Yoko’s Last Day At The Bathhouse


YokosLastDayAtTheBathhouse

 

Yoko’s Last Day At The Bathhouse, 2012
Acrylic on Canvas on Hardboard
48.5’ x 42.25’
“Yoko’s Last Day at the Bathhouse” was heavily influenced from my life as a child. This piece of memory bridges my Japanese heritage and the eventual assimilation into the American culture. Borrowing Japanese aesthetics and Western techniques, it parallels my early life. “Yoko” has been a common avatar in many of my paintings. Even though “Yoko” is the name of my mother, this avatar isn’t a clear representation of neither her nor anybody else. This woman embodies the relationship of the mother and the child, with dissident bond stemming from the Freudian psychoanalytical theory of the Oedipus complex. Though there is no sexual intent behind the very open nudity, the widely transparent and bold imagery reflects the comfort I had with my mother at the bathhouses in Japan. At such a young age, I went with my mother to these Japanese bathhouses in the women’s quarters (Japanese bathhouses are separated by men and women sections) fully naked. The sense of liberation and cleansing from being at the bathhouse evokes childhood happiness that has been lost after my life in America. It was my last day in Japan when my mother told me we were going to the local bathhouse before realizing we were heading to the airport to fly to America as a result of a divorce between my parents. Through careful deceit, my mother took action with the intention to protect my well being and me. It is that dedication and motherly instincts that takes a physical and emotional toll exhibited by her rough hands.

Diego Rivera "Sleeping Family."

Diego Rivera “Sleeping Family.”

Midnight: The Hours of the Rat; Mother and Sleepy Child, Edo period (1615–1868), ca. 1790Kitagawa Utamaro (Japanese, 1753–1806)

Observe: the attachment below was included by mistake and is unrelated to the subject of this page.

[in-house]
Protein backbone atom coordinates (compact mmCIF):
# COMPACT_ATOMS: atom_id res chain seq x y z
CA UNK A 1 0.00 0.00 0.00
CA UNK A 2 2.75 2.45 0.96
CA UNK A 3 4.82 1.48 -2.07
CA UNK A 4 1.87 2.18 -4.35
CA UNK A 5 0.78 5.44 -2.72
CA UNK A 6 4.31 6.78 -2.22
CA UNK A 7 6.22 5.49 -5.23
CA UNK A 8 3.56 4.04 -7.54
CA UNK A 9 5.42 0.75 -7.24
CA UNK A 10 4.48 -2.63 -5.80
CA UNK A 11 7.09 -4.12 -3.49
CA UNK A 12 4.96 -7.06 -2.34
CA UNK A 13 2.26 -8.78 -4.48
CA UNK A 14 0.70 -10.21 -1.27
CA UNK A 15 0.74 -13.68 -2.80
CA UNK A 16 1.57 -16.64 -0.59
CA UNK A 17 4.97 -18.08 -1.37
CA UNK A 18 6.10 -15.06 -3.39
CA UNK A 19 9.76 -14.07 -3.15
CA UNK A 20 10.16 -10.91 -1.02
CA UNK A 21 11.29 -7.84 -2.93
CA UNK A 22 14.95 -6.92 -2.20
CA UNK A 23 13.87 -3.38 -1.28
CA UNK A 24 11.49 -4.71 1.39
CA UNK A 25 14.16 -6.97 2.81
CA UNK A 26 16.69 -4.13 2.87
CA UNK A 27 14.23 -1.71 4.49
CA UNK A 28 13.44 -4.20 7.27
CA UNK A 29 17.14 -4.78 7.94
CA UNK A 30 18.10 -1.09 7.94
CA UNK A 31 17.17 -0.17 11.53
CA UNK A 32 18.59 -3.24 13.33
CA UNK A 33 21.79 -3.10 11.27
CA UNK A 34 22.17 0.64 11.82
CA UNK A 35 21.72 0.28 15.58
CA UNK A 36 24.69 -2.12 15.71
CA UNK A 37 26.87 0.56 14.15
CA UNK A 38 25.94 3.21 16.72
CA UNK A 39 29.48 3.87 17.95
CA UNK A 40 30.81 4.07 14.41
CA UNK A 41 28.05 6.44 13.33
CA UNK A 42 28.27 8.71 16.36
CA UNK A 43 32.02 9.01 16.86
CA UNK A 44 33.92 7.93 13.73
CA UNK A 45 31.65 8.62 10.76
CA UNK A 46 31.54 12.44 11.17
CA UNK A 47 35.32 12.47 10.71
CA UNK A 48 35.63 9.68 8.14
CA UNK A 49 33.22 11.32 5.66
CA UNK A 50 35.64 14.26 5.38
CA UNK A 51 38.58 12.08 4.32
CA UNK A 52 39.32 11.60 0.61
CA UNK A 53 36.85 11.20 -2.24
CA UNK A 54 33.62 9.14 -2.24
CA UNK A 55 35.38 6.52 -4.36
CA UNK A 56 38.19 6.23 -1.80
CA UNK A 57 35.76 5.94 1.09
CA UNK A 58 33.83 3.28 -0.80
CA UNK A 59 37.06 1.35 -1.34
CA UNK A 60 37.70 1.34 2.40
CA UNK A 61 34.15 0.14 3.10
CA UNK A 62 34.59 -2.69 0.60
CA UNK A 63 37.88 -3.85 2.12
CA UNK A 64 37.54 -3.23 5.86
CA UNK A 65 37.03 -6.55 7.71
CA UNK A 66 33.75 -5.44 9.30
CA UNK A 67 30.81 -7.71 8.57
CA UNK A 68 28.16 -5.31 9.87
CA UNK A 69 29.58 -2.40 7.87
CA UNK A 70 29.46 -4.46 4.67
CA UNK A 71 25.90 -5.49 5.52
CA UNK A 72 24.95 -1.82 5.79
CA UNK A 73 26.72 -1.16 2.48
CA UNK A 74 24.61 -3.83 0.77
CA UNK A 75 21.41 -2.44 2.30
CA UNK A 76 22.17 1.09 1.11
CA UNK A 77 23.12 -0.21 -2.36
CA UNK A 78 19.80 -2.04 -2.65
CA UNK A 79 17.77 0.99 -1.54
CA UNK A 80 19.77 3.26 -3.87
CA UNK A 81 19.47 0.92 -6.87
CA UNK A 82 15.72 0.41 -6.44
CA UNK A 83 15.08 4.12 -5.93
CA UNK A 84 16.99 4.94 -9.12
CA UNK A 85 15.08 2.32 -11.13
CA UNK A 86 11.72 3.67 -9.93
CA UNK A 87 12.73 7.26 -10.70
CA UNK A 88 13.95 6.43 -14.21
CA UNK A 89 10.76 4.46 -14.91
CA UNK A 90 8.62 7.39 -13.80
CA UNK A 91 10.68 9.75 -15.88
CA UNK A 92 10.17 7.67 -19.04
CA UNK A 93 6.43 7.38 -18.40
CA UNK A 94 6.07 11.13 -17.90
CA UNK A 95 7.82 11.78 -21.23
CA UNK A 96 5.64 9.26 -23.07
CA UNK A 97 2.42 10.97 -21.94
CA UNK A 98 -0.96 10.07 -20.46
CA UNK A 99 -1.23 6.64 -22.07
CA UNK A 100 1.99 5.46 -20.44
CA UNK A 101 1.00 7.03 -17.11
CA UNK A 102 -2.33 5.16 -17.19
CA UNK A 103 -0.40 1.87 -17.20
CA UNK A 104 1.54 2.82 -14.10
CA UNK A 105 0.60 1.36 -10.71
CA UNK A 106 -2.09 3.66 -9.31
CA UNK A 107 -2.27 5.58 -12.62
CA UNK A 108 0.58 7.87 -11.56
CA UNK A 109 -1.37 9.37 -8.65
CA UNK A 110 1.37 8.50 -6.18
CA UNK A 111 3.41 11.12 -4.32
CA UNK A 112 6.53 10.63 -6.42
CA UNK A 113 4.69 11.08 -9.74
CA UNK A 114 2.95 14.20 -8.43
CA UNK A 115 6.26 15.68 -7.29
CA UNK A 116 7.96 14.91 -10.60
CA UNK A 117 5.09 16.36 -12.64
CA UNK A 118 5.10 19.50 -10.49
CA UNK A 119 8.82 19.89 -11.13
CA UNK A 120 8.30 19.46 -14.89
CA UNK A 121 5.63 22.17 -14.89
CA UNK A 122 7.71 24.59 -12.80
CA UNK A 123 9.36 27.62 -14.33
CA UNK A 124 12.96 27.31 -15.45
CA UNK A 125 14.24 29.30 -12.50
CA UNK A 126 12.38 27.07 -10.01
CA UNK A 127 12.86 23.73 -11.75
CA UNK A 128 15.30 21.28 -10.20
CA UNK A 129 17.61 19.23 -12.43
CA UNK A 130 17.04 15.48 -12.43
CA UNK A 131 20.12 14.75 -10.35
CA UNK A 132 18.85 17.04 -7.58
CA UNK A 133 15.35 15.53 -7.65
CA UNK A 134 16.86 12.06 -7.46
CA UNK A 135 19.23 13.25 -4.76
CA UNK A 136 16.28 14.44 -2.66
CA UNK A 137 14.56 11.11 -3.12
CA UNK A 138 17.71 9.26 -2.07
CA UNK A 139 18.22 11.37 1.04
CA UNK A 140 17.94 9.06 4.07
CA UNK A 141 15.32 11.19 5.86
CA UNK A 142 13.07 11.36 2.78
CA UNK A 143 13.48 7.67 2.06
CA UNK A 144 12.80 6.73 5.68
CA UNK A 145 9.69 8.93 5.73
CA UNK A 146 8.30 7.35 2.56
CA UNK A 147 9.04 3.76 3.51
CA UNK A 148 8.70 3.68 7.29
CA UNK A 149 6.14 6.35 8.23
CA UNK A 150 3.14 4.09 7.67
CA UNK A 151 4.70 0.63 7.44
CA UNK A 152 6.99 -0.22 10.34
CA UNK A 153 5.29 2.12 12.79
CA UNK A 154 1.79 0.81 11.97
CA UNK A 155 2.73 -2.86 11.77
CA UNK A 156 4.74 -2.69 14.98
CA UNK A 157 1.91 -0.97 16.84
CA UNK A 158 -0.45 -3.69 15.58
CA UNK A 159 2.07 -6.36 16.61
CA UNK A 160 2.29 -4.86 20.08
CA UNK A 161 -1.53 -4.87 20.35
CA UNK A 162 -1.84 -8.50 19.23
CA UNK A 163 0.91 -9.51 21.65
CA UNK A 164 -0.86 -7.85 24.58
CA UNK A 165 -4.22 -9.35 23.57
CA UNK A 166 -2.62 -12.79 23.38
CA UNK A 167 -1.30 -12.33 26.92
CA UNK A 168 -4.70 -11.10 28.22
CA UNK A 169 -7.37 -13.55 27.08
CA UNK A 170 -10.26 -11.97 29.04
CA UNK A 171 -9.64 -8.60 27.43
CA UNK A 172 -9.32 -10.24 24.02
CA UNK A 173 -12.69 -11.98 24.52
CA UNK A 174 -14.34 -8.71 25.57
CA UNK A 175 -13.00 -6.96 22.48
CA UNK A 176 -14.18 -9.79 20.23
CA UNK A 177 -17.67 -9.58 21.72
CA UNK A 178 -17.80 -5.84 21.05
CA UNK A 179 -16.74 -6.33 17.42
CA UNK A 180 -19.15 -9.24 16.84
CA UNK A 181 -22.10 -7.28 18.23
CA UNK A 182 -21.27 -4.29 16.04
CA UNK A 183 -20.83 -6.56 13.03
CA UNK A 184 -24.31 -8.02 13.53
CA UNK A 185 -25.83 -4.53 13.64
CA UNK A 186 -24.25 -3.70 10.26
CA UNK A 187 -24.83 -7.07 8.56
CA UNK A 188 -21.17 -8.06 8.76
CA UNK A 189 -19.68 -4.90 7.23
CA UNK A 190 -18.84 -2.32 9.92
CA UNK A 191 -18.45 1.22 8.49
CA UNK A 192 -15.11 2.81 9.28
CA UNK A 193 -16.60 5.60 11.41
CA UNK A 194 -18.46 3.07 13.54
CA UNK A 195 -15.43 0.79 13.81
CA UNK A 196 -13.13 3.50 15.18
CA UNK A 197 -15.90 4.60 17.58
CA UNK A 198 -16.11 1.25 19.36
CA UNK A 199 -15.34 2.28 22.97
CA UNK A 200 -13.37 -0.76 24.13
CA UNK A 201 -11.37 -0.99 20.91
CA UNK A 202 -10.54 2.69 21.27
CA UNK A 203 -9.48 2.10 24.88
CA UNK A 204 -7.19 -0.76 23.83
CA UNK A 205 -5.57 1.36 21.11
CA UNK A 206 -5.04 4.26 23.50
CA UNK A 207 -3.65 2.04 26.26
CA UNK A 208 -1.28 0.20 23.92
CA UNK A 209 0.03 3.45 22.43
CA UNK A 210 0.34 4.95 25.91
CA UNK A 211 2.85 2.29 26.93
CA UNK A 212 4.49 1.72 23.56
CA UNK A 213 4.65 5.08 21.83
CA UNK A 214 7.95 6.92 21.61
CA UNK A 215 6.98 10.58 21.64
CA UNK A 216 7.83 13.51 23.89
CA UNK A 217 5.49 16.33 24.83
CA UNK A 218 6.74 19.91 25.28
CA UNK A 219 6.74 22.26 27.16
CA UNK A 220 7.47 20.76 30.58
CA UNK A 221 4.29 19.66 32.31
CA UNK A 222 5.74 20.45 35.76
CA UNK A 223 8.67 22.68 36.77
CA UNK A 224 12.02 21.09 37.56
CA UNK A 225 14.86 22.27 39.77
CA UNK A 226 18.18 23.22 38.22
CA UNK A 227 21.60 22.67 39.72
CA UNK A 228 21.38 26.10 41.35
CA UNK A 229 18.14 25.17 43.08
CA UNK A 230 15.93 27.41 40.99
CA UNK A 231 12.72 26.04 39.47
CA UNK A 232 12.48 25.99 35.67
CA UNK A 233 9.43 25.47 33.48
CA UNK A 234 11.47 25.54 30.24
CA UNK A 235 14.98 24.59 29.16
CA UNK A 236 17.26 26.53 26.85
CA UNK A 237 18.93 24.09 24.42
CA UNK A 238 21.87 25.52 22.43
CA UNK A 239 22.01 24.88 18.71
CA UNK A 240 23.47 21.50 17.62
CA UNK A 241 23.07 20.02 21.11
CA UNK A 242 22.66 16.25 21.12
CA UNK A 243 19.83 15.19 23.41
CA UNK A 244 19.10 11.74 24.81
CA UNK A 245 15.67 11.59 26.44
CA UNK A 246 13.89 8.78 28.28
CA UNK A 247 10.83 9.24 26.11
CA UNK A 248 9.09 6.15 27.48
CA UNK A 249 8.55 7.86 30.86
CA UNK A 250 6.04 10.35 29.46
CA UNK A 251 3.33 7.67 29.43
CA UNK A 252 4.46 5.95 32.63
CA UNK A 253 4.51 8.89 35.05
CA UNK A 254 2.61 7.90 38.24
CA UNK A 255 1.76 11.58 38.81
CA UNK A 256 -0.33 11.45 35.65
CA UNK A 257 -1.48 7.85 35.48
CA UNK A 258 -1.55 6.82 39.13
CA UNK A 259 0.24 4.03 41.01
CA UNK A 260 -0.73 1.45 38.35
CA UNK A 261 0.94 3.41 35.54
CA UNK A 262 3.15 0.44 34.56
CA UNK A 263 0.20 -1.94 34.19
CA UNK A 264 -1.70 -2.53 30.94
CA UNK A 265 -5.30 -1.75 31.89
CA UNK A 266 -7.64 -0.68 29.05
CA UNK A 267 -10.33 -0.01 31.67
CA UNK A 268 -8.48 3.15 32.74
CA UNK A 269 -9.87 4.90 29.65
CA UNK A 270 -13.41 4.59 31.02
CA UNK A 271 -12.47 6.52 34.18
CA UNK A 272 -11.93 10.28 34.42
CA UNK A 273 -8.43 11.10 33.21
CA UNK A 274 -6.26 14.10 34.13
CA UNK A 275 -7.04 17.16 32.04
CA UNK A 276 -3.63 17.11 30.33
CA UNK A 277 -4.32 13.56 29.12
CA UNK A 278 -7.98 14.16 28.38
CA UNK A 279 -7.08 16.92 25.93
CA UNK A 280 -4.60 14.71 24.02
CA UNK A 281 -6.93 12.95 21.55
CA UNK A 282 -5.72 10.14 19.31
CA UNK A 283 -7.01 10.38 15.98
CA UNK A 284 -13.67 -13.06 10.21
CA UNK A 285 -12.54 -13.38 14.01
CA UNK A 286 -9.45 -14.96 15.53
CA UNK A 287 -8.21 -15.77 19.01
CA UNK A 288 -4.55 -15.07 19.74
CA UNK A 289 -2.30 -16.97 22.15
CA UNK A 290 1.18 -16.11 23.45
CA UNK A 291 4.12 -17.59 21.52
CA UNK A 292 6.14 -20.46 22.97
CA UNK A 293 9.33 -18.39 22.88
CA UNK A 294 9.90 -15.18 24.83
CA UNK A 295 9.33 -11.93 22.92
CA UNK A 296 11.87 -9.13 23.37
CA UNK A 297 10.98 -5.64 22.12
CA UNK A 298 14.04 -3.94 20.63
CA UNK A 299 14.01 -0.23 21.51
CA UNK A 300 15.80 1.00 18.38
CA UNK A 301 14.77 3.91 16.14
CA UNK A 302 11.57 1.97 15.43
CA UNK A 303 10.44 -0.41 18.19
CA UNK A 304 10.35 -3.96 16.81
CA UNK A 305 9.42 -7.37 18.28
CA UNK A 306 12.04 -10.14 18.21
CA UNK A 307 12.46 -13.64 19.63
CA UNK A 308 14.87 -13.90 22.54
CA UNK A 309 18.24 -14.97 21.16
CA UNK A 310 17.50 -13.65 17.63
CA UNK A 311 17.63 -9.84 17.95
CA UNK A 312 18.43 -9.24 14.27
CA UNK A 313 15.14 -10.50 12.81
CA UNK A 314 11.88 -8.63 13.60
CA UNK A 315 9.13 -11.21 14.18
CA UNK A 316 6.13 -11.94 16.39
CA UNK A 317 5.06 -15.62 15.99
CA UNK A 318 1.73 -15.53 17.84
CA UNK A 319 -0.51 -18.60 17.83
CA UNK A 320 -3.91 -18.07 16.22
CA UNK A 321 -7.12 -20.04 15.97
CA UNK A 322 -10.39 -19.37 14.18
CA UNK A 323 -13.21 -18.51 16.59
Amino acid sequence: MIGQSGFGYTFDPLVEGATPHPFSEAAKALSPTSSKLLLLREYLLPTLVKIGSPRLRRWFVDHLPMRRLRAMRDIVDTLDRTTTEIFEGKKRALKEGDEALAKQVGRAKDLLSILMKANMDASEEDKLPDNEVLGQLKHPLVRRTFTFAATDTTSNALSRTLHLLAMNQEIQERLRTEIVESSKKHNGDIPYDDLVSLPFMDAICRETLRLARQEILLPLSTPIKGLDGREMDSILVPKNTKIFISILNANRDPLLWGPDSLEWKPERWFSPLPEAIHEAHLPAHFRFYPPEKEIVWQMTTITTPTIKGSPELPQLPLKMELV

Polychrome woodblock print

H. 14 3/8 in. (36.5 cm), W. 9 5/8 in. (24.4 cm)
Rogers Fund, 1922 (JP1278)

Kitagawa Utamaro, one of the most prolific artists of the genre of portrayal of beautiful women, was extremely interested in images of mother and child in daily life. This print belongs to a series entitled Fuzoku Bijin Tokei (Women's Daily Customs). To illustrate midnight, Utamaro has chosen a mother who sleepily emerges from her mosquito net to attend to her child, who rubs the sleep from his eyes. The personal, quotidian nature of the subject exemplifies the new interest in the individual that emerged during the Edo period. The MET http://www.metmuseum.org/toah/works-of-art/jp1278

Midnight: The Hours of the Rat; Mother and Sleepy Child, Edo period (1615–1868), ca. 1790
Kitagawa Utamaro (Japanese, 1753–1806)
Polychrome woodblock print
H. 14 3/8 in. (36.5 cm), W. 9 5/8 in. (24.4 cm)
Rogers Fund, 1922 (JP1278)
Kitagawa Utamaro, one of the most prolific artists of the genre of portrayal of beautiful women, was extremely interested in images of mother and child in daily life. This print belongs to a series entitled Fuzoku Bijin Tokei (Women’s Daily Customs). To illustrate midnight, Utamaro has chosen a mother who sleepily emerges from her mosquito net to attend to her child, who rubs the sleep from his eyes. The personal, quotidian nature of the subject exemplifies the new interest in the individual that emerged during the Edo period. The MET http://www.metmuseum.org/toah/works-of-art/jp1278

 

Arrangement in Grey and Black: Portrait of the...

Whistler. Arrangement in Grey and Black: Portrait of the Artist’s Mother. 1871. Carlyle liked this painting, and sat for Whistler in a similar pose. Still relevant after all these years The Baltimore Sun, March 16, 1997 (Photo credit: Wikipedia)

 

This image was selected as a picture of the we...

Dorthea Lange “Migrant Mother.” This image was selected as a picture of the week on the Malay Wikipedia for the 1st week, 2010. (Photo credit: Wikipedia)

 

 

 

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About Julian Peña

I'm a visual artist and student currently in progress to attaining a Bachelors of Fine Arts. I've been creating fantastical works of art since I was at the age of 13 years old. My work is transcendent beyond the material world and life itself. The paintings are polychromatic and visually exciting, while still maintaining a level of harmony. The subjects in many of these works of art may not exist at all despite what we perceive. It is a play on perception, an attempt to engage the viewers. I has earned numerous scholarships, participated in several group exhibitions, and already organized my own solo exhibition (CMYK, 2011). My meticulous and unique style is visually arresting. New ideas are constantly being examined and then visually communicated. Come check out my works at www.julianpena.com! I am is also currently part of the 253 Collective (a co-op) in downtown Tacoma. I currently live and work out of my loft in downtown Tacoma, WA.

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